How do I get digital images?
Digital cameras, photofinisher scanning, and personal scanning.
Page "digitalimages" last modified: 6Jul99

Images must be in a computer file in an appropriate format
Images that are displayed on web pages must be in a bitmapped image format -- that is, they must be made up of many pixels (colored dots). Common formats are GIF, JPEG (also known as JPG), BMP, and TIFF. These files are stored in the computer with file extensions such as ".gif", ".jpg", and ".bmp". (The differences you need to know about the two most important to the web, GIF and JPG, are explained later in GIF vs. JPEG.)

Once you have a file with an image, adding it to a page is usually no more difficult than using an "Insert / Image in text" command.

How do I turn my pictures into computer image files?
Many images that you will want in your album or journal will not start out as computer files. They more likely will be photographs or something 3-dimensional like a building.

Existing images
To turn photographs or drawings into computer image files, you use a device called a scanner. A scanner is connected to a computer and works like a copier or fax machine, with the result being a file on the computer. Scanners cost about $70-$400. For most web site purposes, you do not need an expensive scanner. Almost any color scanner will suffice. Higher quality is not needed, since you will just be displaying a computer screen, not phototypesetting.

If you do not want to purchase a scanner, you can get pictures scanned in many other ways:

   You can ask a friend if you can use their scanner. It only takes a few minutes for each picture.
   You can have the scanning done at a business services facility, like Kinkos.
   Many photofinishing services will scan from prints or negatives.

New images
If you do not already have the photographs you need, you have several options:

   You can take photographs with a normal film camera, get the prints, and then proceed to get the photographs scanned.
   You can take photographs with a digital camera. The result, once transferred to your computer, will be ready to be used. Like the scanner, you will most likely not need high-resolution images, so most any digital camera will suffice. Digital cameras cost about $300-$900.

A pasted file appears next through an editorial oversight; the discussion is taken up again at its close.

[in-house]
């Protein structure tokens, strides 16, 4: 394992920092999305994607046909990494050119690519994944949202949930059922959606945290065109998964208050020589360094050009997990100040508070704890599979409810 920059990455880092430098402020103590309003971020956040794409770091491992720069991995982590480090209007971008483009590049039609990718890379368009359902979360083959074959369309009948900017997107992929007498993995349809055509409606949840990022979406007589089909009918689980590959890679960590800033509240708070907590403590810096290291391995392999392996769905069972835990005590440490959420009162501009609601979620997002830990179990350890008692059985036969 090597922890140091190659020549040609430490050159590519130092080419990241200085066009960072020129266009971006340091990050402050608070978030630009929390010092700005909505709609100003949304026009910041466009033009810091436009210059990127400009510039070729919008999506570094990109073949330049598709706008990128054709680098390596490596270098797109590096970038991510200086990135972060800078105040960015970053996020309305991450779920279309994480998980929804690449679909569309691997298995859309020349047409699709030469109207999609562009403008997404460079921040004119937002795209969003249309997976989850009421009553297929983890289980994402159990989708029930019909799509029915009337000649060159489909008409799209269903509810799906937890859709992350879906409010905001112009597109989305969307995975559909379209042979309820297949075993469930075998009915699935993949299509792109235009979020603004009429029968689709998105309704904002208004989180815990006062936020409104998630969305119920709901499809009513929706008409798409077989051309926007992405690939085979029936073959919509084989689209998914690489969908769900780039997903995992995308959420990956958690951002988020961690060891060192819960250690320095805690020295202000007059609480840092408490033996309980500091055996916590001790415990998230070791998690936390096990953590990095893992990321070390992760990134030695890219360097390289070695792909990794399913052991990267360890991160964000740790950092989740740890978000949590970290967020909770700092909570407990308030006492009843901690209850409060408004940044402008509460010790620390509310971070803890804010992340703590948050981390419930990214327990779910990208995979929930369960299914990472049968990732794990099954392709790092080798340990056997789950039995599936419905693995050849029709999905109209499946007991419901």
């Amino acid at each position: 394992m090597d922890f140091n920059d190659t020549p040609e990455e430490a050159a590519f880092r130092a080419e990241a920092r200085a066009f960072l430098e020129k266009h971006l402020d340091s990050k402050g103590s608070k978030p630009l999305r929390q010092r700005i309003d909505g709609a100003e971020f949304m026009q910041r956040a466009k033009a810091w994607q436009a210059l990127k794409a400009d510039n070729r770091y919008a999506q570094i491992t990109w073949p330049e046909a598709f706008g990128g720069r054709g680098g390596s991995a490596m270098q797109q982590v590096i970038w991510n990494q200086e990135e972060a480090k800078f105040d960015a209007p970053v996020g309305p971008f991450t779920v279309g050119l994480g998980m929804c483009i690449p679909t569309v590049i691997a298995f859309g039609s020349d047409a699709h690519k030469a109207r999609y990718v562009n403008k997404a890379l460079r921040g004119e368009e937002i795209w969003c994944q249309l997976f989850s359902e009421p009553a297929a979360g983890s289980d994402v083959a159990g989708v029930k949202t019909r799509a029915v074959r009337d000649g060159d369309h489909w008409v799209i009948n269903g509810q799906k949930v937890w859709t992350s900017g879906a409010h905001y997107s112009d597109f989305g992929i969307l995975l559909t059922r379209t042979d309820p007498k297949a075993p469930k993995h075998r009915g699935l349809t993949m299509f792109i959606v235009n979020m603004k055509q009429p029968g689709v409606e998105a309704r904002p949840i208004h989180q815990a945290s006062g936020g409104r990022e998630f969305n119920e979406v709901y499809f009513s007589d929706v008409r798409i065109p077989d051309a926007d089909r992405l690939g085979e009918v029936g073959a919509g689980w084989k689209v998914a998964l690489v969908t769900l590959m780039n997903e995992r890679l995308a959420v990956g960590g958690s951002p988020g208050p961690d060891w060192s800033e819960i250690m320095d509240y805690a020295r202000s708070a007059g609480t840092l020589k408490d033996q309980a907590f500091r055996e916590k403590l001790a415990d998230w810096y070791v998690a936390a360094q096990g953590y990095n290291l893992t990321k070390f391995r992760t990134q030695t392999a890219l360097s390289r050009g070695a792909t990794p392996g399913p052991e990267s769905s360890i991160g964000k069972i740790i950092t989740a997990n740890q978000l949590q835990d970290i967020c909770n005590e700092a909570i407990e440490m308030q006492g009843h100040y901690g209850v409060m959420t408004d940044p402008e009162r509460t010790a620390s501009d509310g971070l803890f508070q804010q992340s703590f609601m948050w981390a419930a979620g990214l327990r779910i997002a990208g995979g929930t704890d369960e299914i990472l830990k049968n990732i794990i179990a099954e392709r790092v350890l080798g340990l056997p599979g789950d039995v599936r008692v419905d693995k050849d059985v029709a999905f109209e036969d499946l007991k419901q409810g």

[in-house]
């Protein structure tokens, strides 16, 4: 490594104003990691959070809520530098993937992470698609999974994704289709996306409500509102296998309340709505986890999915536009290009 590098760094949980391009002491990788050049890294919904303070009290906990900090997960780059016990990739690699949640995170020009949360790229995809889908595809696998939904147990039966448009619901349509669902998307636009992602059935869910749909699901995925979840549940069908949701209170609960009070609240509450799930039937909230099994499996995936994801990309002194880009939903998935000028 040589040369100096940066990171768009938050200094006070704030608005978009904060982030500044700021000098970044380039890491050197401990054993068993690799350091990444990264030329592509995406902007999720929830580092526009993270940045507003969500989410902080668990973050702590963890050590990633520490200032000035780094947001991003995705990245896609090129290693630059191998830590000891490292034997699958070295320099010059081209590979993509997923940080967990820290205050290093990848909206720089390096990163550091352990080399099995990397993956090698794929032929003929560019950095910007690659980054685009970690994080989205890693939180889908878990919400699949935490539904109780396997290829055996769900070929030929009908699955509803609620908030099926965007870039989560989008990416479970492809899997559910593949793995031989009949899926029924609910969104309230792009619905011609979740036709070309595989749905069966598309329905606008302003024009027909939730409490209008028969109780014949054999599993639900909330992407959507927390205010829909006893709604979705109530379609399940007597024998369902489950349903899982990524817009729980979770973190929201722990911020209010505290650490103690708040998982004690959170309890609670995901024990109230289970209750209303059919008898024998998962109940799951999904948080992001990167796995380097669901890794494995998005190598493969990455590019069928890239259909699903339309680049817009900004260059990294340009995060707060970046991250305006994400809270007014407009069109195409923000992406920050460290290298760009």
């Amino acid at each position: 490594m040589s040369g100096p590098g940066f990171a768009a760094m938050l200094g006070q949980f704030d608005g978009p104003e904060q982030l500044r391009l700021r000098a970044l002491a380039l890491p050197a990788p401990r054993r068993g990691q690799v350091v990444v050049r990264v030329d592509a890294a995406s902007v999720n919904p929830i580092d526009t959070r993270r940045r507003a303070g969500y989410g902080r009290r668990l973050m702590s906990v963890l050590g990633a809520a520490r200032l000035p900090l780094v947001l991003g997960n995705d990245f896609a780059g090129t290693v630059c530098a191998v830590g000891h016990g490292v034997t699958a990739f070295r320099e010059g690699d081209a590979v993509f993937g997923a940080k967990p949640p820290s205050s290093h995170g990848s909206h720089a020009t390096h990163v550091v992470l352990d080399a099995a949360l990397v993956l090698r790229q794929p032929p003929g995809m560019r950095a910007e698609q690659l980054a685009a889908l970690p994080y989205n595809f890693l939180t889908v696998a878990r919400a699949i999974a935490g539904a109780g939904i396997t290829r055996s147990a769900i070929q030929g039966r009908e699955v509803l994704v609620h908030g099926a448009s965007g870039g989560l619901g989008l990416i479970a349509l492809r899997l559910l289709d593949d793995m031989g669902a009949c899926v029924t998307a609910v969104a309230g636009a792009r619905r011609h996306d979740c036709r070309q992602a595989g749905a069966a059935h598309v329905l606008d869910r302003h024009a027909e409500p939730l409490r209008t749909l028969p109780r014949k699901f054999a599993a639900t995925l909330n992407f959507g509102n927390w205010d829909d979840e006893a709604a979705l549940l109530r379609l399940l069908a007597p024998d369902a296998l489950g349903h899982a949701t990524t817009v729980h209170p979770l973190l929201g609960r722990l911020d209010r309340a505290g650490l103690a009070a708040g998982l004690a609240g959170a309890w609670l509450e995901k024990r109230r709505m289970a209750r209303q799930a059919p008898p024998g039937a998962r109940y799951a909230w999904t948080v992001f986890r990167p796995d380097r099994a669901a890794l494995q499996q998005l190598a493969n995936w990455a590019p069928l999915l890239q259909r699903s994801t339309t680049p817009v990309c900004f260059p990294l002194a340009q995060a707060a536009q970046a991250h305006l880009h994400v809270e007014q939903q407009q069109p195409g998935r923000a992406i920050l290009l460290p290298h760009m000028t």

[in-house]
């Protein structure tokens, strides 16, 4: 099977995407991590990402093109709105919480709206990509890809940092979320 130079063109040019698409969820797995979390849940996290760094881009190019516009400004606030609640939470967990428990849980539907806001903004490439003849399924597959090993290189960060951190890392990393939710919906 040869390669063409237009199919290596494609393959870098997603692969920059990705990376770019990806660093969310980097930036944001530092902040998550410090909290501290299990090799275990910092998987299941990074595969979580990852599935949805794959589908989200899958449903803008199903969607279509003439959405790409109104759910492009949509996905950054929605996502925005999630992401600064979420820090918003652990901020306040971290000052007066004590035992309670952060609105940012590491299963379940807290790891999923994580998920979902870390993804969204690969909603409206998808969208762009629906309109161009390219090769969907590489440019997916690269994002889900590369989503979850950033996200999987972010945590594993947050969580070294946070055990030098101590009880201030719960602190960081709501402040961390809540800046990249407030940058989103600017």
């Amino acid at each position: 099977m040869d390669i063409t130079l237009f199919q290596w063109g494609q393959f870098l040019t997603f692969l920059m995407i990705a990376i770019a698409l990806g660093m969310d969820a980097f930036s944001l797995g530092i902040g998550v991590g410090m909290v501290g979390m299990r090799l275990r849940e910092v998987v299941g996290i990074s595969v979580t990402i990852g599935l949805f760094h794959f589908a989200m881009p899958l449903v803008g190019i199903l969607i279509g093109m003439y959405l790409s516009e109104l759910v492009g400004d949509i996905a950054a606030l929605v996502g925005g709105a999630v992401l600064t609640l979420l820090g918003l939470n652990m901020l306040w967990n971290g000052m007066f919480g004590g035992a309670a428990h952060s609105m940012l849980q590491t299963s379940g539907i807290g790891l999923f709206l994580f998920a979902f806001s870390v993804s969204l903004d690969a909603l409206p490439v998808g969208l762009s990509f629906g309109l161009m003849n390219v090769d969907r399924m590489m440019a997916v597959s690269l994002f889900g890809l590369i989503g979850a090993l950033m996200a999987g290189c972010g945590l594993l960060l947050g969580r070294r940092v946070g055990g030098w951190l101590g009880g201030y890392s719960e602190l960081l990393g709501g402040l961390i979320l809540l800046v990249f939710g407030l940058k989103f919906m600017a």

You can take photographs with a normal film camera, and have the photofinisher scan the images instead of, or in addition to, producing prints. Many labs, including Kodak and mail-order places like Mystic Color Lab, have this service. The extra cost is sometimes as little as a few dollars. There are often a few options: floppy disk (JPG format images), PictureCD (JPG images), and PhotoCD (special Kodak format). For our purposes, JPG images are probably most convenient, and the CD lets you hold lots of them at a high resolution, so we recommend PictureCD or equivalent. PhotoCD, an older Kodak format now mainly used by some professionals, may give better quality for producing final prints on paper, but may not be as convenient for making an on-line journal where you don't need the resolution and not all image software support it.

Clip art and other ready-made images
Some images you may use, especially to add extra "color" to your journals, may start out as computer image files; for example, those created with a draw or paint program. You may not even need to create them yourself. There are many collections of images available. Some come with your presentation graphics or draw programs. Others are available on the Web. (To use an image you are viewing in a browser, right click on the image with the mouse and select "Save Picture As" or "Save Image As".)

In all cases, check whether or not you have rights to show the image on your web site. (When in doubt, assume you do not.)

Getting the images ready
In all cases, you may want to modify the images, such as to adjust the brightness or contrast, to crop them, or to scale them. Scanners and digital cameras usually come bundled with software to help you do these modifications. Sometimes the software you use to create your web site will have these features.

Remember, often images will end up just a few inches square, at most, on the computer screen in your photo journal: that is just 300 by 300 pixels, at about 72 dots per inch (DPI). Having a 1280 by 1280 image from an expensive digital camera will be of little benefit over the 640 by 480 image of an inexpensive one unless you are doing extensive cropping. See Digital Cameras.